Lime Kiln - Zita Boudreault Property
Former Alexander Campbell Lime Kiln
Links and documents
Listed on the Canadian Register:
Statement of Significance
Description of Historic Place
Now hidden in the woods and overgrown, this site contains the remnants of a former lime kiln which dates from the 1880s. All that remains is the stone base of the kiln which was built into the side of a hill. The upper portion has been removed.
The kiln is valued as an example of one of several lime kilns which were constructed in the Three Rivers area for the production of calcining limestone which local farmers used on their fields to reduce the acidity of the soil and improve their production.
Meacham's 1880 Atlas shows this kiln as located on the property of Alexander Campbell. Around 1950, this section of the farm overlooking the Montague River was sold to Dr. and Senator Thomas Grant for a summer property. It is now owned by Zita Boudreault.
Lime kilns were used since ancient times to turn limestone into lime which could then be applied for agricultural purposes to the soil. Limestone was not common to Prince Edward Island, but it was often used in the holds of ships as ballast. When vessels loaded their cargo, the limestone was often removed and left on the wharfs where farmers collected it for a minimal charge.
These large limestone pieces were then broken up and burned in lime kilns to produce the white lime powder which was valuable for their fields. These kilns were usually built near waterways and measured six feet in diameter and nine feet deep with a shale rock bottom. They were carved into the side of a hill and lined with sandstone. A grate was placed at the bottom of the kiln onto which was placed a layer of wood, then a layer of limestone, and then a layer of coal. When this burned at a very high temperature, it produced the lime powder which could be raked out of the kiln through an opening.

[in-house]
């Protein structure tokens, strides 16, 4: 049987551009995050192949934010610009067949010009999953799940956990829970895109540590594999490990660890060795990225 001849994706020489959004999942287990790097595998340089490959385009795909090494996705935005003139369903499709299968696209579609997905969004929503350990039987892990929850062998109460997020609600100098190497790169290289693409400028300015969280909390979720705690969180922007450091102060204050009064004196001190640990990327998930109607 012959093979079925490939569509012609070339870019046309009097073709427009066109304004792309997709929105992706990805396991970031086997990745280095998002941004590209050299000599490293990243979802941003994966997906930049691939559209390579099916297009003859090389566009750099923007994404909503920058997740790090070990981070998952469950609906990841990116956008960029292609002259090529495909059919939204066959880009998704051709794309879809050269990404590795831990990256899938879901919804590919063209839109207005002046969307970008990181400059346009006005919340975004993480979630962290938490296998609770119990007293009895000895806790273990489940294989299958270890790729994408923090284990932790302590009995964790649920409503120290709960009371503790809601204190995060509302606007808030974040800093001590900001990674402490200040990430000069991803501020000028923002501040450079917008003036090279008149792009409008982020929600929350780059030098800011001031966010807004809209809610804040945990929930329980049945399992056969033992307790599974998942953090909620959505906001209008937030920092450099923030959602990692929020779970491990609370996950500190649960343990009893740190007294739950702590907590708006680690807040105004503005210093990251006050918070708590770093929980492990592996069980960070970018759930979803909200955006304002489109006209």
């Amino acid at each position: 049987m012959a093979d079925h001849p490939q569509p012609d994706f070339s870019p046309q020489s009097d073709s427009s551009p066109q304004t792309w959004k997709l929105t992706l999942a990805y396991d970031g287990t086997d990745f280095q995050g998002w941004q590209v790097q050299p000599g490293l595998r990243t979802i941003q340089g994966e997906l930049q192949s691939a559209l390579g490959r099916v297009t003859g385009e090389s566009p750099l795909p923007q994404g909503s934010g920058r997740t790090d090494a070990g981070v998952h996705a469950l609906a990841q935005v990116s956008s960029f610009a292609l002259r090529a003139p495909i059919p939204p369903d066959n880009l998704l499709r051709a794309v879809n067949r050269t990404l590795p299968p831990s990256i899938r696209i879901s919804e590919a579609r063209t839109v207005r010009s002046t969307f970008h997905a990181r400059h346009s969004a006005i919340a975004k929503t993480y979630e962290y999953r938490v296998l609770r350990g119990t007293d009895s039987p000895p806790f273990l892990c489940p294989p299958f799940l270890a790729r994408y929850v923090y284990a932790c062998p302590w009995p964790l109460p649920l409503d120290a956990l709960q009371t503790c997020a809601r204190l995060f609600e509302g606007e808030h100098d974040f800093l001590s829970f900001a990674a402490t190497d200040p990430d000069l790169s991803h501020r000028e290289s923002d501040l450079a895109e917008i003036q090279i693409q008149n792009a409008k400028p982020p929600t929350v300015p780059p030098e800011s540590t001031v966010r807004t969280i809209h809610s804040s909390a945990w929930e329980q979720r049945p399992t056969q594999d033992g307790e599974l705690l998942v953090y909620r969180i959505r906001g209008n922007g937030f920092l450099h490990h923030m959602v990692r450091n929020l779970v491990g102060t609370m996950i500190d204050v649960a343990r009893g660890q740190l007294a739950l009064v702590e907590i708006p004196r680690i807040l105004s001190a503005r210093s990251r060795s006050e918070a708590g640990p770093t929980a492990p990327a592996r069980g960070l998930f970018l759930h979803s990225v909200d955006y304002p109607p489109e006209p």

Today, all that remains of this kiln are the remnants of the sandstone lining arranged in a circular pattern. The site is important as a reminder of the importance of lime kilns to the history of agriculture in the area.
Source: Culture and Heritage Division, PEI Department of Communities, Cultural Affairs and Labour, Charlottetown, PE C1A 7N8
File #: 4310-20/TR17
The heritage value of the kiln is shown in the following character-defining elements:
- the remaining sandstones of the kiln lining arranged in a circular pattern and built into the side of a hill
- the exposed nature of the site which is now overgrown and located in a wooded area
Prince Edward Island
Province of Prince Edward Island
Heritage Places Protection Act
Registered Historic Place
Theme - Category and Type
- Developing Economies
- Extraction and Production
Function - Category and Type
- Nature Element
- Mineral Products Manufacturing Facility
Architect / Designer
Location of Supporting Documentation
Culture and Heritage Division, PEI Department of Communities, Cultural Affairs and Labour, Charlottetown, PE C1A 7N8
File #: 4310-20/TR17
Cross-Reference to Collection